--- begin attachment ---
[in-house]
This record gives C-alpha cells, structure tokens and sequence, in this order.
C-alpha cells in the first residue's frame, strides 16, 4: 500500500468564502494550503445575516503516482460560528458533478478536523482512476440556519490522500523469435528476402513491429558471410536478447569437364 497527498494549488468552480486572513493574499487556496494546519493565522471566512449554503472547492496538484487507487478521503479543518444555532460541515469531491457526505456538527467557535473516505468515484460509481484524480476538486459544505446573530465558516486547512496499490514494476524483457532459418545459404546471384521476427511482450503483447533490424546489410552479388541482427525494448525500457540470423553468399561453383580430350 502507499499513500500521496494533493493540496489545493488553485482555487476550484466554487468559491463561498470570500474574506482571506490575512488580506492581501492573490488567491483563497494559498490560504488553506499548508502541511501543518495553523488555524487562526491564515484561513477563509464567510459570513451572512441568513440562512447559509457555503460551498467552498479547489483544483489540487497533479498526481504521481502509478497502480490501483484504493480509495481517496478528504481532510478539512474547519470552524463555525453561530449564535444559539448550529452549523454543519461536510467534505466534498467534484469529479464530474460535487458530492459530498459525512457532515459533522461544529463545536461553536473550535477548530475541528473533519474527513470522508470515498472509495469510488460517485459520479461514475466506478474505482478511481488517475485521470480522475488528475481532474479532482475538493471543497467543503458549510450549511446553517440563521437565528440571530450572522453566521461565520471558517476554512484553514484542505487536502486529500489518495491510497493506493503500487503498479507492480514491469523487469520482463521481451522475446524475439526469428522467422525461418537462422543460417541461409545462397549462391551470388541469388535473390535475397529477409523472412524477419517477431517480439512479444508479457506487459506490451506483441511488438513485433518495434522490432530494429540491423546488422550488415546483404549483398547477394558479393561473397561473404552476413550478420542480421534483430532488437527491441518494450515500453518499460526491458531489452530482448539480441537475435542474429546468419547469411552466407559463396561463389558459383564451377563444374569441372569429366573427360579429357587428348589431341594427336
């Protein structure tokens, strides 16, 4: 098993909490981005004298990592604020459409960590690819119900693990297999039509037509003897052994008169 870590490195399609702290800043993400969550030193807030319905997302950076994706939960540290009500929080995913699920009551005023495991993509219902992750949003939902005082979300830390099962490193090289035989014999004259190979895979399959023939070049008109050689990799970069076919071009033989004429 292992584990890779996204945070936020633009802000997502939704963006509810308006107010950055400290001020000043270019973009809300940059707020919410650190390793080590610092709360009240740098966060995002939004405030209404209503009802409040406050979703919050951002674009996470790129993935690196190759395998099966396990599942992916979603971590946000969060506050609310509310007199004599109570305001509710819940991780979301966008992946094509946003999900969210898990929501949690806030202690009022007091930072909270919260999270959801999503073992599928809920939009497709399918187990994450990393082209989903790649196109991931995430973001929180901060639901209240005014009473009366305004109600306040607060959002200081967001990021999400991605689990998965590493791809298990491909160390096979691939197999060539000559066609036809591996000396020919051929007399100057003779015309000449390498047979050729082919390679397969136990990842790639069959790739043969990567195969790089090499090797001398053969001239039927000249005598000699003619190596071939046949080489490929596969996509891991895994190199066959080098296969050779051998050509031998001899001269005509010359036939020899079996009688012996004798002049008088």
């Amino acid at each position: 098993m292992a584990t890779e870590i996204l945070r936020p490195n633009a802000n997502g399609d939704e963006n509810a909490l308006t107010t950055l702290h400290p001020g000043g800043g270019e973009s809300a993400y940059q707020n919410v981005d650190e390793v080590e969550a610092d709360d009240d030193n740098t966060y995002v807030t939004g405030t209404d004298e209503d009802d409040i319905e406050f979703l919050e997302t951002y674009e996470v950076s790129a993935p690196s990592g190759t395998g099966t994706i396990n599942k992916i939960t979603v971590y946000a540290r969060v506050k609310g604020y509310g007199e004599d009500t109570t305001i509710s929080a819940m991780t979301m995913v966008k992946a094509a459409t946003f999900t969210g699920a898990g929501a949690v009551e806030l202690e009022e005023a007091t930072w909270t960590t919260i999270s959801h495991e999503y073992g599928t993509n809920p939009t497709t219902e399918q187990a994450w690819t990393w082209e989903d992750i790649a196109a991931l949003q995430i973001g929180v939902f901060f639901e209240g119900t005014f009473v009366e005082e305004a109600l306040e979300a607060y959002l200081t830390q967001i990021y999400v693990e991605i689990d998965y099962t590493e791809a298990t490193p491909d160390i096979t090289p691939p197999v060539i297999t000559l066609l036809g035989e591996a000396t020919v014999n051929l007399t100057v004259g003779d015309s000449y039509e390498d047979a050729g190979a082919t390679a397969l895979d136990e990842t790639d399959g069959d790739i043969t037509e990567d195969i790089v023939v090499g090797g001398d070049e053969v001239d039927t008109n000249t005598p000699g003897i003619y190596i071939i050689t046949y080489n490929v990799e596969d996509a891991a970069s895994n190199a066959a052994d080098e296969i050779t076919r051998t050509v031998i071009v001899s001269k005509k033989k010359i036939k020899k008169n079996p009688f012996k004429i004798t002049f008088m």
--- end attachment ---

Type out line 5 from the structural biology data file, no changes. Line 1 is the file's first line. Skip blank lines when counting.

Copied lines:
């Amino acid at each position: 098993m292992a584990t890779e870590i996204l945070r936020p490195n633009a802000n997502g399609d939704e963006n509810a909490l308006t107010t950055l702290h400290p001020g000043g800043g270019e973009s809300a993400y940059q707020n919410v981005d650190e390793v080590e969550a610092d709360d009240d030193n740098t966060y995002v807030t939004g405030t209404d004298e209503d009802d409040i319905e406050f979703l919050e997302t951002y674009e996470v950076s790129a993935p690196s990592g190759t395998g099966t994706i396990n599942k992916i939960t979603v971590y946000a540290r969060v506050k609310g604020y509310g007199e004599d009500t109570t305001i509710s929080a819940m991780t979301m995913v966008k992946a094509a459409t946003f999900t969210g699920a898990g929501a949690v009551e806030l202690e009022e005023a007091t930072w909270t960590t919260i999270s959801h495991e999503y073992g599928t993509n809920p939009t497709t219902e399918q187990a994450w690819t990393w082209e989903d992750i790649a196109a991931l949003q995430i973001g929180v939902f901060f639901e209240g119900t005014f009473v009366e005082e305004a109600l306040e979300a607060y959002l200081t830390q967001i990021y999400v693990e991605i689990d998965y099962t590493e791809a298990t490193p491909d160390i096979t090289p691939p197999v060539i297999t000559l066609l036809g035989e591996a000396t020919v014999n051929l007399t100057v004259g003779d015309s000449y039509e390498d047979a050729g190979a082919t390679a397969l895979d136990e990842t790639d399959g069959d790739i043969t037509e990567d195969i790089v023939v090499g090797g001398d070049e053969v001239d039927t008109n000249t005598p000699g003897i003619y190596i071939i050689t046949y080489n490929v990799e596969d996509a891991a970069s895994n190199a066959a052994d080098e296969i050779t076919r051998t050509v031998i071009v001899s001269k005509k033989k010359i036939k020899k008169n079996p009688f012996k004429i004798t002049f008088m």